Recently I facilitated a session for Learning & Development Practitioners at a financial institution to get them thinking about the new skills needed in the future. L&D has always had to justify our existence to business – and the pressure to do so is increasing. It is concerning to see L&D departments who are still not aligned to the business strategy, and stuck in the “old” ways of training.
Pre-reading for the day was an article from Degreed on the 3 new skills needed for L&D: curation, marketing and data analysis.
Curation is about choosing learning solutions that are relevant for the learners you support. The world is changing at an increasing pace, and time is precious. Imagine that your learners identify a need for a specific skill. After taking a brief from them, the L&D department starts the research, instructional design and development of a course. Then comes the pilot and the edits. Weeks (maybe months?) later the solution is finally ready. L&D proudly presents the customised solution to the business – only to be told that it’s too late, and not needed anymore… Sounds familiar?
Instead of developing new (and customised) content, L&D should be skilled at curating content from available sources out there – the internet, online learning platforms, articles, instruction videos – check the quality and compile these in a solution that will make sense to the learner. In this way an 80% fit solution could be made available quickly instead of a 100% solution slowly. You might be thinking that your organisation is special and unique – off-the-shelf content won’t work. Well, you’re not unique. And you’re not really that special. Good off-the-shelf content is available and more economic than developing your own. It’s this mindset that we will have to change.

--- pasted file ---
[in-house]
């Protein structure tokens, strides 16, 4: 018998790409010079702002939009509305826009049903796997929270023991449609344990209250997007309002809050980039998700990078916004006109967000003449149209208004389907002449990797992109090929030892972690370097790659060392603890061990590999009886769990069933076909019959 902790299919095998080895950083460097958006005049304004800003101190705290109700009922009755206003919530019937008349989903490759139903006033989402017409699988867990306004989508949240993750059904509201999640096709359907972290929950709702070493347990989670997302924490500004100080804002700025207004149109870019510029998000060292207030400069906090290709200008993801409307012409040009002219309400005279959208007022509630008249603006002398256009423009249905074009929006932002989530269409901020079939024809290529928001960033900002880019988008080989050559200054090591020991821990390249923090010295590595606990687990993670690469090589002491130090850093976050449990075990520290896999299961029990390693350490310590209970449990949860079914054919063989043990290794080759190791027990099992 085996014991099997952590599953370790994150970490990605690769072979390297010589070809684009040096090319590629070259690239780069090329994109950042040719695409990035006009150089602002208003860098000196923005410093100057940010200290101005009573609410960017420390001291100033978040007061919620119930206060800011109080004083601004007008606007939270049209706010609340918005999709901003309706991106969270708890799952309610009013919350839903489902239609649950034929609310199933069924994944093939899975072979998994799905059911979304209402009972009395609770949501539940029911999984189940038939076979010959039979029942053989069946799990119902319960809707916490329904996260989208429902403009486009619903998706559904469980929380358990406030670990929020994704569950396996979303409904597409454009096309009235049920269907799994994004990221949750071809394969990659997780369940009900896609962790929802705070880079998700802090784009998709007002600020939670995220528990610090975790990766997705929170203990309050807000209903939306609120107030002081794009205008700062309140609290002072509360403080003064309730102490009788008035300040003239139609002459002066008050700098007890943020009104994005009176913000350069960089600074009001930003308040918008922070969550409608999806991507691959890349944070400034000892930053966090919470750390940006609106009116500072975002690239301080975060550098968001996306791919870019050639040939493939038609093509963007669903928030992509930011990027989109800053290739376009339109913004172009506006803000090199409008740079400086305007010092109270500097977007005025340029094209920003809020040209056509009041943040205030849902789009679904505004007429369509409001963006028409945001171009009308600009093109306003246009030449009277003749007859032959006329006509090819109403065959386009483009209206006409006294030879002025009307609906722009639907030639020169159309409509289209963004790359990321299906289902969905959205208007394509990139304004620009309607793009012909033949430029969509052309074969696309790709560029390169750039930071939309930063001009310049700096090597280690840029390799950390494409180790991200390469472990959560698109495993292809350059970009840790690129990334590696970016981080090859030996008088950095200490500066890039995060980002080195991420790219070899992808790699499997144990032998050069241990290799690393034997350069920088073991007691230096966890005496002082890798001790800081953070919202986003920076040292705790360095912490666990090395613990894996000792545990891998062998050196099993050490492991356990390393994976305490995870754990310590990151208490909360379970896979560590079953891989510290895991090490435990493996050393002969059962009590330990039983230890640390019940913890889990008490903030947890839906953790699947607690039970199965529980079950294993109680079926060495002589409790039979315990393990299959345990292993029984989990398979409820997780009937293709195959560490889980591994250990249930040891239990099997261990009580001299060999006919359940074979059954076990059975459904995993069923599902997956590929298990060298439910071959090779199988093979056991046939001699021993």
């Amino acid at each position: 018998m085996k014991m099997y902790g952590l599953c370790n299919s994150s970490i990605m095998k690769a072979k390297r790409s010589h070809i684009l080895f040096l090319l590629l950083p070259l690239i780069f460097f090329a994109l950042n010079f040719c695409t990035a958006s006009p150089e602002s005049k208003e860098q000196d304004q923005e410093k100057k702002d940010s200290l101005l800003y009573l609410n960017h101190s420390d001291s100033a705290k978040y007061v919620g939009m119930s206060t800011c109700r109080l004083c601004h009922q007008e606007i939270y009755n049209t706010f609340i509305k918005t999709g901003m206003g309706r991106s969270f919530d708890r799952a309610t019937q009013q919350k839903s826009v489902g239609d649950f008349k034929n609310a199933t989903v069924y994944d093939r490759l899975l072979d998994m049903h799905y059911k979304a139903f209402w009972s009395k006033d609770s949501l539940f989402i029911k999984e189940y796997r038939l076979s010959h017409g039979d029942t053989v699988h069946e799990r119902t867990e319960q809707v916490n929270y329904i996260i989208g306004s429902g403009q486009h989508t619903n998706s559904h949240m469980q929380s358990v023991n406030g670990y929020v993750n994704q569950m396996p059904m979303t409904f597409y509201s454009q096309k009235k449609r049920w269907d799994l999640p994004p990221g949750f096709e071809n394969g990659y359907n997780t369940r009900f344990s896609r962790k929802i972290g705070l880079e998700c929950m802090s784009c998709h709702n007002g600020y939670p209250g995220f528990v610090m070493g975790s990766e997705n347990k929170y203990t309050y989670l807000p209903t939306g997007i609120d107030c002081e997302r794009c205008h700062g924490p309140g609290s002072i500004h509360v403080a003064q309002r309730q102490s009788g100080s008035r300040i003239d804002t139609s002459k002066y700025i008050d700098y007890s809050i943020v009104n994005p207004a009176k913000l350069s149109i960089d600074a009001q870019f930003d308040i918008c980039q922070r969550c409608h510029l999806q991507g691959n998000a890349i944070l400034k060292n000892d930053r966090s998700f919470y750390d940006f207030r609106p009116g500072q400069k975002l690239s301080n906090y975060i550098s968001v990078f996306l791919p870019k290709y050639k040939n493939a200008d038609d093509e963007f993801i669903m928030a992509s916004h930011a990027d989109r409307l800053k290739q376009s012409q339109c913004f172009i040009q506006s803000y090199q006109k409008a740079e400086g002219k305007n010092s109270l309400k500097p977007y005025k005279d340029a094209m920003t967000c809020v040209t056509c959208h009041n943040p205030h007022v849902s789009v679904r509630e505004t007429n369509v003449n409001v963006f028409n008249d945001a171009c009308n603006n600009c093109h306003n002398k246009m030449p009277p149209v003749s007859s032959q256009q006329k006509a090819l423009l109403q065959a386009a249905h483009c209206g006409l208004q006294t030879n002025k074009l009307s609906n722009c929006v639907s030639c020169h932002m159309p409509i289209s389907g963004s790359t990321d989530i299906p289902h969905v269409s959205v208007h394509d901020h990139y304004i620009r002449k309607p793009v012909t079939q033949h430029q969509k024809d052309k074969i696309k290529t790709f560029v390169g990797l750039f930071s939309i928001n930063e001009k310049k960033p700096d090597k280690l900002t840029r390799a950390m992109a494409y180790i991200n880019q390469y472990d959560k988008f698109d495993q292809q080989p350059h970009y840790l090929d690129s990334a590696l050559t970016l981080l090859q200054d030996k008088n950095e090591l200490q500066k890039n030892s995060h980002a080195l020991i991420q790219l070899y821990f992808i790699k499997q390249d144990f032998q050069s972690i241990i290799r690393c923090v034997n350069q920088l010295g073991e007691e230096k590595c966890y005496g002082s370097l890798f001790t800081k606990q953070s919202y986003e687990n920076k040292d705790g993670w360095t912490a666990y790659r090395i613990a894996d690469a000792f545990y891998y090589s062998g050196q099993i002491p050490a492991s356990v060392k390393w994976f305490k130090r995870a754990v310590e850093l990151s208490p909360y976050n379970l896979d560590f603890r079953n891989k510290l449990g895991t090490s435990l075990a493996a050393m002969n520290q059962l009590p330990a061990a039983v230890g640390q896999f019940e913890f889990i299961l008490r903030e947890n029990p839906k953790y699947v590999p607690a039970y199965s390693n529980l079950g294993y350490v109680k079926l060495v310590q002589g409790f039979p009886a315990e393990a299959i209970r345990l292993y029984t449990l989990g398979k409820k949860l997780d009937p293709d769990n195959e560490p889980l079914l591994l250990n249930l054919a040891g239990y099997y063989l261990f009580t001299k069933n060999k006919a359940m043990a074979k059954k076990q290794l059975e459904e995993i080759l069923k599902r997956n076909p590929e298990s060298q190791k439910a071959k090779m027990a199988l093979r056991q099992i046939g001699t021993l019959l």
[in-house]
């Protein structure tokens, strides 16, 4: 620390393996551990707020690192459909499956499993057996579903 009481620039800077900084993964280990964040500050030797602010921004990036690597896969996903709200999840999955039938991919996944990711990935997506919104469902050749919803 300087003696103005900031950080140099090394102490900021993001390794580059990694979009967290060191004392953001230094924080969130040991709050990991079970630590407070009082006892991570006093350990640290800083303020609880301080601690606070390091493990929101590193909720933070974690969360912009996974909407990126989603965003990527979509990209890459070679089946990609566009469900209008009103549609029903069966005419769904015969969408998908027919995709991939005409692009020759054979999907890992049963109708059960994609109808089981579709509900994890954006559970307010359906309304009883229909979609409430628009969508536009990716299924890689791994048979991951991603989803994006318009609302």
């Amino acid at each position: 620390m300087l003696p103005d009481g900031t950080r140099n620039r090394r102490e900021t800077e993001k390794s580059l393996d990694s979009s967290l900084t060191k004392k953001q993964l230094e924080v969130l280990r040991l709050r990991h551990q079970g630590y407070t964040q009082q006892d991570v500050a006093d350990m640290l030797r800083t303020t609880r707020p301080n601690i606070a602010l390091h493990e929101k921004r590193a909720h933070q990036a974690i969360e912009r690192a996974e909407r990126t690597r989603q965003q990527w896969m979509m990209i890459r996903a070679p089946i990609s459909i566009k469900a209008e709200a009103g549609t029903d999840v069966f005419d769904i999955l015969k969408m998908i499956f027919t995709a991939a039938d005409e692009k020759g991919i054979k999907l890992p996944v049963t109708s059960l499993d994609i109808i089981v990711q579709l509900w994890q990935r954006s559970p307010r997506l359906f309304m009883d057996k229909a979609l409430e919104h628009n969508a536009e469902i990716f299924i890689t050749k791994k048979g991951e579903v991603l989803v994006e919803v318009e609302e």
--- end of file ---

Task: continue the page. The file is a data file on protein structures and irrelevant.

Thinking like a marketer is a valuable skill for L&D. When you’re marketing a product, you must understand your target audience. In the session we identified elements that would help us understand what our learners needed. The groups came up with profiles like this one: “Our learner is a male between 30 and 40 who is ambitious and professional. He has 30 minutes a week to learn and would like the solution to be relevant to him. He doesn’t mind learning online, and videos would be the most relevant platform for him. Ideally he would like to have a mentor to learn from.” Or “Our learner is a graduate in her first job. She is ambitious but with little experience. She prefers a combination of classroom training, where she can network, as well as online learning available on her tablet. She needs managerial and organisational skills most and would benefit from coaching.”
How well do you know the learners in your organisation? Ask questions about their motivations, aspirations, needs and preferences and build up a persona that will inform the type of solutions you need.
The third skill is analytical skills, and more specifically deriving insights from data. An insight can best be described as an interpretation of the information. Renowned marketer, Jeremy Bullmore said that an insight is like a refrigerator; the light goes on when you look inside. Rather than just analysing data, L&D practitioners should ask the question “what does it mean?” They should use their knowledge of the business to ask questions around what the data is saying, what the implications are and how these could be used to make better decisions.
There are some obstacles that stand in our way, mostly of our own making. One of the biggest is the belief that all L&D content should be vetted by L&D. We are the gatekeepers of quality, are we not? But guess what: the learners are already learning without us. They are googling, youtube-ing and MOOC-ing when they need information or skills, and not waiting for us to catch up. Empowering learners to use their own insight is a key enabler.